Homeowners who upgrade to an EPA-certified stove in 2013 are eligible for a biomass federal tax credit up to $300. Many wood-burning stoves in homes today are outdated, dirty burning, and non-EPA compliant. Since 1989 the Environmental Protection Agency has required that only EPA compliant stoves are sold in the U.S. High-Efficiency stoves not only burn cleaner, but are more cost-efficient to operate since less wood is used.
Homeowners should ask their hearth stove store or chimney sweep about which stoves are eligible for the program. It is not known whether the credit will be extended to 2014 at this time.
The Midwest Chimney Safety Council suggests that homeowners should not be tempted to purchase a cheap, outdated dirty-burning wood stove from an individual because in addition to the poor quality, it may not be legal to install. In the greater Kansas City area all stoves installed must be EPA Certified and U.L. Listed, and installed by a Licensed Mechanical Contractor. A permit is required for the installation. The stove and chimney must be installed with proper materials and clearances or a house fire could result.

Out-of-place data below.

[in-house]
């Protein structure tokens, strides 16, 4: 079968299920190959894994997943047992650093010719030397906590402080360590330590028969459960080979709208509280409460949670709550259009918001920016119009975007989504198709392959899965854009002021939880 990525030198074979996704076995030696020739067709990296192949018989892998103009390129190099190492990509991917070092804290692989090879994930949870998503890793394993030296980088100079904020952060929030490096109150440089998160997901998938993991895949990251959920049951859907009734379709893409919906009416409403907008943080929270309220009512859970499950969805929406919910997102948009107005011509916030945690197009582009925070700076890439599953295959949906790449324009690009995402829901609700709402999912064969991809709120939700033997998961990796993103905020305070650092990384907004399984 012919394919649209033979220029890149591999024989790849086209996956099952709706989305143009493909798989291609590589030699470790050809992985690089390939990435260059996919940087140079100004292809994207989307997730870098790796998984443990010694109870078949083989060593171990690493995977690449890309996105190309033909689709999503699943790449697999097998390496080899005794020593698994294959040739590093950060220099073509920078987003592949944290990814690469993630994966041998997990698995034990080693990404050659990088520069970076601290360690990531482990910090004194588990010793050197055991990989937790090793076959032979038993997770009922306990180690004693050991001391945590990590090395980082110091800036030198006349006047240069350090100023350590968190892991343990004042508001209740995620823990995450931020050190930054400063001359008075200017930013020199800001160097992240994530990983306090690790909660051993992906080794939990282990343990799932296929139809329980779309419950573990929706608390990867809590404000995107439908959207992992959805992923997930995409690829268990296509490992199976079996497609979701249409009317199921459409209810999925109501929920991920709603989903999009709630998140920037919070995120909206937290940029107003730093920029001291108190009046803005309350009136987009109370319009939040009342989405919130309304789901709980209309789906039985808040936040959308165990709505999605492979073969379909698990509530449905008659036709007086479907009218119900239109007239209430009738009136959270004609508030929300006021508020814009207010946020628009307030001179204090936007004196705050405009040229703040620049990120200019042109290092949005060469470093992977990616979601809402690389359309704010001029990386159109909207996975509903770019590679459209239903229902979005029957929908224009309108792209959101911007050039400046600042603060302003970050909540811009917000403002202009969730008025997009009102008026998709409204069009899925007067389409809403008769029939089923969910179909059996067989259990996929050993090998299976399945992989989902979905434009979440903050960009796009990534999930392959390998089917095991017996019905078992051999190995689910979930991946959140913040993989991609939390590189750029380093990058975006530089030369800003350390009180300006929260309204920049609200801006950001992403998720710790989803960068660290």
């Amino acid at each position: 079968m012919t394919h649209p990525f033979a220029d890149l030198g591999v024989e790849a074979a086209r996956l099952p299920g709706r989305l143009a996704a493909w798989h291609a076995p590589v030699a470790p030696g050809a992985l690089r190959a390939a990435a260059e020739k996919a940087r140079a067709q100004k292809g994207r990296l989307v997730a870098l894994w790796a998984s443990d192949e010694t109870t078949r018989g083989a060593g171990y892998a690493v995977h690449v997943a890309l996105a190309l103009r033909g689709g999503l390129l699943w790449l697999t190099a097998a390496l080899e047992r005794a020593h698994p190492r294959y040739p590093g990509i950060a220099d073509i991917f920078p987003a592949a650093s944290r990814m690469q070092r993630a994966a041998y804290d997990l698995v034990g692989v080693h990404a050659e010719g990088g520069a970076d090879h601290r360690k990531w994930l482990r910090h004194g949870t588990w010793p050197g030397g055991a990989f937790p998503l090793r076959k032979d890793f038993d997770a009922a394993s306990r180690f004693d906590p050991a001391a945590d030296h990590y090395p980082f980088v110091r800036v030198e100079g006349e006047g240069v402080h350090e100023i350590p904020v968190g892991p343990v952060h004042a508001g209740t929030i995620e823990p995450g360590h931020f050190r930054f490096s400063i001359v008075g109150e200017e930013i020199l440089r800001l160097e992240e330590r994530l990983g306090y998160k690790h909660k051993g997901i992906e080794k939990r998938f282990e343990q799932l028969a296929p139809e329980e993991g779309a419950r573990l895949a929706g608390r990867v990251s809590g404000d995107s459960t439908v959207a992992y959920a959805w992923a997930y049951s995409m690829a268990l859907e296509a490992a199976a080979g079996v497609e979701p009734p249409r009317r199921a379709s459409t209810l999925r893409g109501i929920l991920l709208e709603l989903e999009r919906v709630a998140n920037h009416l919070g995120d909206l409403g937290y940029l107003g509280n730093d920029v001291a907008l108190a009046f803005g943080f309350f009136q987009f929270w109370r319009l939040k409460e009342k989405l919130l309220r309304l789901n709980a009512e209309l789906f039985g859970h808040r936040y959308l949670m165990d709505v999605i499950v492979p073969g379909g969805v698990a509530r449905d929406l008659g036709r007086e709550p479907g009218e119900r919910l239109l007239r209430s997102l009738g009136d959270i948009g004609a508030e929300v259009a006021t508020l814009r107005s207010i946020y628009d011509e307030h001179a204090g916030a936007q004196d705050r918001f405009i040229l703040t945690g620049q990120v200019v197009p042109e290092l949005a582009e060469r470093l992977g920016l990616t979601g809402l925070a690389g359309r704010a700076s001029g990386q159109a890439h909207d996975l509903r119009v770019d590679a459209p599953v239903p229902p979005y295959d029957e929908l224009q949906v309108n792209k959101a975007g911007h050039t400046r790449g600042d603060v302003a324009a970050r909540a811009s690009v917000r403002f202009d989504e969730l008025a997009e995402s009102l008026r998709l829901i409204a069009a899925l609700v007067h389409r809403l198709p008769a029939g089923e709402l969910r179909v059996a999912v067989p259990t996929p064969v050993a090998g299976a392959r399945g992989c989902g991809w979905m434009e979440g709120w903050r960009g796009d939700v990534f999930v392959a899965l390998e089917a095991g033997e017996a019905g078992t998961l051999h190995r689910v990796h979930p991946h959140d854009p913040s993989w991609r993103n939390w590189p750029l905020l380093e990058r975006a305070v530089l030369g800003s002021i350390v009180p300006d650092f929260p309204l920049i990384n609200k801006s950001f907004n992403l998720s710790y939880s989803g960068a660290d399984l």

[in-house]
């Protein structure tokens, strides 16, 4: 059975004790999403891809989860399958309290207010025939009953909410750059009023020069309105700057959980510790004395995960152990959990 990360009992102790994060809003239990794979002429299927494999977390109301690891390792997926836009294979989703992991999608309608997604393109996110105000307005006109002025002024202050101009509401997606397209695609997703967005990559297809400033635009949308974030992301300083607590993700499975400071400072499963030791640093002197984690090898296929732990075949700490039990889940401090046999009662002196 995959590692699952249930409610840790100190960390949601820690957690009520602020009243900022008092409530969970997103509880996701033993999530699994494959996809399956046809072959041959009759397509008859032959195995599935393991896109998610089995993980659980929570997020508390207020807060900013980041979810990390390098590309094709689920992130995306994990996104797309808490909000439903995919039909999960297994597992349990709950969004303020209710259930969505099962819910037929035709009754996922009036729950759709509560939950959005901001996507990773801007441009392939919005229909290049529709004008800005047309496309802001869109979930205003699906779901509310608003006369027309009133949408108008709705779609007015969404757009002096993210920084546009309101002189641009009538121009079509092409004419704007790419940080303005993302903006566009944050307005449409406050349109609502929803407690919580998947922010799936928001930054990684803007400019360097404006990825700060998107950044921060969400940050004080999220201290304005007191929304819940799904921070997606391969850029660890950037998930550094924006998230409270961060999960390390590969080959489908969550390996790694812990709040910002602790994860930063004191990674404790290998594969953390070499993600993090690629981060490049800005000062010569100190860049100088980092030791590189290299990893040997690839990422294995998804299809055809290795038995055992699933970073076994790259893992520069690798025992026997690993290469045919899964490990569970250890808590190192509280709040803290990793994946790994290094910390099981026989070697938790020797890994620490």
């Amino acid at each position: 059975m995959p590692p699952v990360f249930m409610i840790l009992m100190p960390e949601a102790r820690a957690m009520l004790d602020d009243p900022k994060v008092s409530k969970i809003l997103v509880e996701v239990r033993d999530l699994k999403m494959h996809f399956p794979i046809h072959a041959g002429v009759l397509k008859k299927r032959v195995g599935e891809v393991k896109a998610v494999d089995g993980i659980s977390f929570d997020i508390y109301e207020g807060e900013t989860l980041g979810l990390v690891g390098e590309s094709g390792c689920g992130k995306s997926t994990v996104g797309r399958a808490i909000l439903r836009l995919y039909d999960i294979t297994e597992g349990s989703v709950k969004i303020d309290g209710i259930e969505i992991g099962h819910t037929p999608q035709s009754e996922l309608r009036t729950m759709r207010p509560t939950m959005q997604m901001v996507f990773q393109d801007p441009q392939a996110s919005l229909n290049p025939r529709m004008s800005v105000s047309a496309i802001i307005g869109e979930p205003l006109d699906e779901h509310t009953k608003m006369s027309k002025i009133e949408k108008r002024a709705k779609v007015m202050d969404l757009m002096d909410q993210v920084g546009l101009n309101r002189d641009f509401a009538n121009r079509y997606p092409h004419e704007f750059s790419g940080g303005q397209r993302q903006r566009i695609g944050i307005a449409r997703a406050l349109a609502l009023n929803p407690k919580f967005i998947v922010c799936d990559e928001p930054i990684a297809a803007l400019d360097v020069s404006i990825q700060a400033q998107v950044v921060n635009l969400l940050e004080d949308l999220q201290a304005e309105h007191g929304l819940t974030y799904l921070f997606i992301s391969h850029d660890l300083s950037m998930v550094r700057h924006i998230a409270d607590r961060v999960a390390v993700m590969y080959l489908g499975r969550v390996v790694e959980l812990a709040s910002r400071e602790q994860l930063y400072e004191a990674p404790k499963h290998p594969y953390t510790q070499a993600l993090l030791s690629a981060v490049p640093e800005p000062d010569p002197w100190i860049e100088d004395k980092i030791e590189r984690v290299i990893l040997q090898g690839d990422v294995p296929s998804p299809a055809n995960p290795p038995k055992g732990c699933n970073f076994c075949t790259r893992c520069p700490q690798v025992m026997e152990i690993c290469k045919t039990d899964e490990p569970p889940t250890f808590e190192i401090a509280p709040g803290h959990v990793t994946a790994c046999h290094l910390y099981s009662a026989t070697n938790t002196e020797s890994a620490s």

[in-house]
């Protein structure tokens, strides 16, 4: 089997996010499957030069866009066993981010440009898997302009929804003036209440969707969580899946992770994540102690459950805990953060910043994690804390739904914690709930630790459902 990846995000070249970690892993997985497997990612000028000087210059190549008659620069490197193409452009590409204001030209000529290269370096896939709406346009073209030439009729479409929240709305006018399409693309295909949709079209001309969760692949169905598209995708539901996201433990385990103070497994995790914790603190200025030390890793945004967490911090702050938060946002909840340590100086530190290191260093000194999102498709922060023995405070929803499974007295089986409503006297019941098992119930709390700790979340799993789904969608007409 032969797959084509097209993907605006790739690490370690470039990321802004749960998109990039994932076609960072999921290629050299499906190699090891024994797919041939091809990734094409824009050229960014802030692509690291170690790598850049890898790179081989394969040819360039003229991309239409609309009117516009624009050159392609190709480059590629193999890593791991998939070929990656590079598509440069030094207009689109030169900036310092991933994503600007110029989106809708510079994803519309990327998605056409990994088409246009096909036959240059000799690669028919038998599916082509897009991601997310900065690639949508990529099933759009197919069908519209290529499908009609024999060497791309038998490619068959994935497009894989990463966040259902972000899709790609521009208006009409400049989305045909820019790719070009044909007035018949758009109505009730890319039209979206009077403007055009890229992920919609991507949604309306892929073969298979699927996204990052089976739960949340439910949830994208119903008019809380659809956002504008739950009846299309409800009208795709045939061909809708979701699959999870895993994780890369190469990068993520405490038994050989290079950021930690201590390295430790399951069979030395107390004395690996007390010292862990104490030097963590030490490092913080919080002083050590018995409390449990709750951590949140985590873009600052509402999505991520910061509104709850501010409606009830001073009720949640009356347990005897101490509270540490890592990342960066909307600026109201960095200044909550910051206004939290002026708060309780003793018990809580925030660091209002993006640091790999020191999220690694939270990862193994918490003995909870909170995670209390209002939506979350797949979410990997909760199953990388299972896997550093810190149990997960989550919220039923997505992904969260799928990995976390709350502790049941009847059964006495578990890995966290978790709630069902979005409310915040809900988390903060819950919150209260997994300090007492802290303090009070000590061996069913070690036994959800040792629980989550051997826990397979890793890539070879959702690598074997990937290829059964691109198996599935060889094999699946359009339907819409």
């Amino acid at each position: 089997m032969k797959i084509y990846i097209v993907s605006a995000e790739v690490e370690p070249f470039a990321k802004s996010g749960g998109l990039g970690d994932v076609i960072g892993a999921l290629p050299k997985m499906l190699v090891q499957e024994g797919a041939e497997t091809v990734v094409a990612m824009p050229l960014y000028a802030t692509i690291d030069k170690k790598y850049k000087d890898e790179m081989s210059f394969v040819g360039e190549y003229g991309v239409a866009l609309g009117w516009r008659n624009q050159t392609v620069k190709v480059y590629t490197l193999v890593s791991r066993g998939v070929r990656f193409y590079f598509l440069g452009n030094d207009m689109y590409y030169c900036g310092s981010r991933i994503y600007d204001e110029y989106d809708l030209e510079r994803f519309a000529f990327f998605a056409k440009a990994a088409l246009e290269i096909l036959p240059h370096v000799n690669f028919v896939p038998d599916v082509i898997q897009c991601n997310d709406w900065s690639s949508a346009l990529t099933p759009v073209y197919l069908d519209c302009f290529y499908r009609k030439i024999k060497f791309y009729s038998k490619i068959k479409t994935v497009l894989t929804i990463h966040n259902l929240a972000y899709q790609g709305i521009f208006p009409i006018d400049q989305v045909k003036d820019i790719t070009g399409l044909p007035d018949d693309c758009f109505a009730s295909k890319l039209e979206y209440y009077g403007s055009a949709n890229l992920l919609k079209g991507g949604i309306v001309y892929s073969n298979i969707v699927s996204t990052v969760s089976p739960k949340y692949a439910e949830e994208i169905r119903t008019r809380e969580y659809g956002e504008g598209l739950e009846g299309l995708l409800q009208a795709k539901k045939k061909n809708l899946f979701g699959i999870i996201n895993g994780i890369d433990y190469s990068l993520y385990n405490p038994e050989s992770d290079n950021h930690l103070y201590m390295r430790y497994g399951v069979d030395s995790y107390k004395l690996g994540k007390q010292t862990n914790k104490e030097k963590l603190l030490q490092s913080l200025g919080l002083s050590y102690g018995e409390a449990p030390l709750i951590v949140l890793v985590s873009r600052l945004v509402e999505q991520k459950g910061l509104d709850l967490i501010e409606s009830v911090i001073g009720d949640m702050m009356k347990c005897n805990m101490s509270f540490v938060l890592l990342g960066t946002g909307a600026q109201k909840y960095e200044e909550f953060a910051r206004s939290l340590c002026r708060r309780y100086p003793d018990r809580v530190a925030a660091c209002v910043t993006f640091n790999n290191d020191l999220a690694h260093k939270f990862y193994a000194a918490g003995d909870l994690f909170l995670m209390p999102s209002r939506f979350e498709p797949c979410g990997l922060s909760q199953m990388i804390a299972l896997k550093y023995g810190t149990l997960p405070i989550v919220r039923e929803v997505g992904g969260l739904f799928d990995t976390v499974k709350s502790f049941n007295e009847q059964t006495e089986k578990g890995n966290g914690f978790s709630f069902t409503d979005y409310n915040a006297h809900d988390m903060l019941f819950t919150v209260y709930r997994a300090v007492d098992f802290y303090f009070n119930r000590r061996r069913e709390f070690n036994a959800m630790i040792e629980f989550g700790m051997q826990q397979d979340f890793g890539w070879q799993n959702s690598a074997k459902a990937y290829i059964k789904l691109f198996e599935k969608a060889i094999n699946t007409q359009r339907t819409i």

The Alliance for Green Heat is hosting the Wood Stove Design Challenge, a competition in which 14 stove designers and manufacturers demonstrate their cleaner, more efficient, and user-friendly stoves. The overall winner and the People's Choice Award will be announced following the Wood Stove Decathlon, which will be held on the National Mall in Washington, D.C., in November.
For more information visit the Midwest Chimney Safety Council website at www.mcsc-net.org